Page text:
Minjar Mela is celebrated in the Chamba valley of Himachal Pradesh, as a commemoration of the victory of the Raja of Chamba over the ruler of Trigarta (now known as Kangra), in 935 AD. It is said that on the return of their victorious king, people greeted him with sherfs of paddy and maize, as gift to symbolize prosperity and happiness. Minjar Mela is organized in August to thank God and ask His blessings for a good yield. The fair stretches on for a week and its main highlights are folk singing and dancing. The offerings include a rupee, a seasonal fruit, a coconut, and a 'Minjar', made up of sherfs of paddy and golden silk wrapped in red fabric.
Earlier, a buffalo was also sacrificed at the time of the Minjar Fair,
though the practice has now been discontinued. It was said that the
sacrifice of the buffalo to river Ravi could predict the fortune of the
area in the coming year. If the torrential flow of river waters carried
away the buffalo or if it was drowned, then it was considered to be a
good sign as the sacrifice was considered to have been accepted by the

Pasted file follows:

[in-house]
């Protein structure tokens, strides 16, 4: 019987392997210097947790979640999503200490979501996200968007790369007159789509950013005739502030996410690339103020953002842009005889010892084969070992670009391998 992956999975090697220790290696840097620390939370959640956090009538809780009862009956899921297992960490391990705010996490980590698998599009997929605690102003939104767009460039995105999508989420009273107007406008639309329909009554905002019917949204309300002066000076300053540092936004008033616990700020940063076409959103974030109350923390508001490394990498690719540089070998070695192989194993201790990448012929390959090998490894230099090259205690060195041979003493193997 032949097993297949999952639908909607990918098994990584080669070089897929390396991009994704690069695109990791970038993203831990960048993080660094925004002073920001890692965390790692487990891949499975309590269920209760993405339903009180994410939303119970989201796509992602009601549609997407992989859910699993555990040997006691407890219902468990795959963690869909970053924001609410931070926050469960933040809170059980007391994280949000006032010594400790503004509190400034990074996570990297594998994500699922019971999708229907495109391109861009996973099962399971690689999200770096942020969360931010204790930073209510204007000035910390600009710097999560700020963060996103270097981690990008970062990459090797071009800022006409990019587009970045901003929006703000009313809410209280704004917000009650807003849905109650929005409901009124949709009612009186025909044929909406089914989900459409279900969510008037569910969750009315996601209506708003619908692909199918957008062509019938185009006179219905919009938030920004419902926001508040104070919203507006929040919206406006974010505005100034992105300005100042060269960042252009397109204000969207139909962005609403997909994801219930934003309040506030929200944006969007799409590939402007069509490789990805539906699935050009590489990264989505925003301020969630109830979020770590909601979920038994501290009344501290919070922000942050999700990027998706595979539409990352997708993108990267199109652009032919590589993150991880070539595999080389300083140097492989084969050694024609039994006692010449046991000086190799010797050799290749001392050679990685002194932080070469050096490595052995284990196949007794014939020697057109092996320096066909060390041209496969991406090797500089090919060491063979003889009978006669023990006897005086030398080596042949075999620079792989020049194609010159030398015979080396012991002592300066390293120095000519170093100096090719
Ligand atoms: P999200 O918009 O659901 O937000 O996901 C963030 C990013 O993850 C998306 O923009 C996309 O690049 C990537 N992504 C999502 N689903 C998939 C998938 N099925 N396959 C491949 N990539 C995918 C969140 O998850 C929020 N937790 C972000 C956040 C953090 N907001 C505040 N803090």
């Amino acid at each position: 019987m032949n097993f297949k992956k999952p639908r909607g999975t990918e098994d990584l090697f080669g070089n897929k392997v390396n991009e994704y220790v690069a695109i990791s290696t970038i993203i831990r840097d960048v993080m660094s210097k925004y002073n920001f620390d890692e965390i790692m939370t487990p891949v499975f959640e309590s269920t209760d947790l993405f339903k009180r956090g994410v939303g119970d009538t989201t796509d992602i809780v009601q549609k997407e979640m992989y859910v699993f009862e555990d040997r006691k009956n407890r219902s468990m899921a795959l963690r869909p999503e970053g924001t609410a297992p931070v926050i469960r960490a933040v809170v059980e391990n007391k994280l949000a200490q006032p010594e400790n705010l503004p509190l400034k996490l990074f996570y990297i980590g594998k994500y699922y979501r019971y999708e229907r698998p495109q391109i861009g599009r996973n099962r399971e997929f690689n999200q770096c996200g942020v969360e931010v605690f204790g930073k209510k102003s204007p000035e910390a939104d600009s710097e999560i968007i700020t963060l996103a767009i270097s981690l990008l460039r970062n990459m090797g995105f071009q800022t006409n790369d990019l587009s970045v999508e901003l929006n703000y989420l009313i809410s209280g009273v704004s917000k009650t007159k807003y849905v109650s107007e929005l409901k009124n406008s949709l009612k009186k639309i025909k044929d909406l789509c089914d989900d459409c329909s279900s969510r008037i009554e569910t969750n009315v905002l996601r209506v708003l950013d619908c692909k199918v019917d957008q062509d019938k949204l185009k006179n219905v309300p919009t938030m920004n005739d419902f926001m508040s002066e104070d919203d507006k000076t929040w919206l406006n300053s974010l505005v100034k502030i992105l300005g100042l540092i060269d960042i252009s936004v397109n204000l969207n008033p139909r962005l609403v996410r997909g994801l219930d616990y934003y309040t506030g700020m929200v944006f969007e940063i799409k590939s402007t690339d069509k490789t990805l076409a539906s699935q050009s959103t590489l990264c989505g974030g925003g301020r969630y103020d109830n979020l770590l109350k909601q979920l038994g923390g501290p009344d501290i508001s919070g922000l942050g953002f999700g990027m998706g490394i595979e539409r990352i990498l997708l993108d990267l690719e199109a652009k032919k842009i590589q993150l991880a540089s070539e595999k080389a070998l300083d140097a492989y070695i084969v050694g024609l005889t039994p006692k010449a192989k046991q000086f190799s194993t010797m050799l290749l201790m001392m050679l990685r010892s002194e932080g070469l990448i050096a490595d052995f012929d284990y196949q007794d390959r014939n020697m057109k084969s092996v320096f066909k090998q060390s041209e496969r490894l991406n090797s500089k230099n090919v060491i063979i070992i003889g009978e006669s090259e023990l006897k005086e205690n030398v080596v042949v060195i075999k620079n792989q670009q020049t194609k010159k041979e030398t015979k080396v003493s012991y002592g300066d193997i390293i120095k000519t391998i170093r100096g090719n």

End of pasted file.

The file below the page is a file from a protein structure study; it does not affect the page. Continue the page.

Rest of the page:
deity. If it struggled away to safety at the other shore of the river,
it was again a good sign as it was considered that the bad luck has now
been transferred to the other bank of the river.
However, if the buffalo swam its way back to the place from where it
was thrown into the river, it was considered as a very bad omen. The
fair is organized when the young paddy and maize shoots emerge from the
soil. Everyone who visits the Manjar Mela wears the symbol of Minjar,
consisting of a corncob normally made of silk. On the first day of the
fair, the idol of Lord Raghuvira is brought to the venue in a chariot
pulled by ropes. In the procession, the Lord is accompanied by more than
200 local deities of the surrounding areas. There festivities of Minjar
Mela go on for a week and comprise of folk dance and music performances
of, such as 'Kunjari Malhar'
During the fair, the entire valley of Chamba comes to life. On the
final day, there is a huge procession from the Akhand Chandi Palace to
Rive Ravi, where the offerings are made to the river. An interesting
legend related to the Minjar Fair goes that once River Ravi used to flow
near the Hari Rai temple. Raja Sahil Verman requested a sage, who used
to cross the river everyday, to pray to the Lord to make the temple
accessible to everyone. After a week of Yajna and weaving of a long cord
made of paddy shoots, which was the original 'Minjar', the sage finally
managed to change the course of the River Ravi.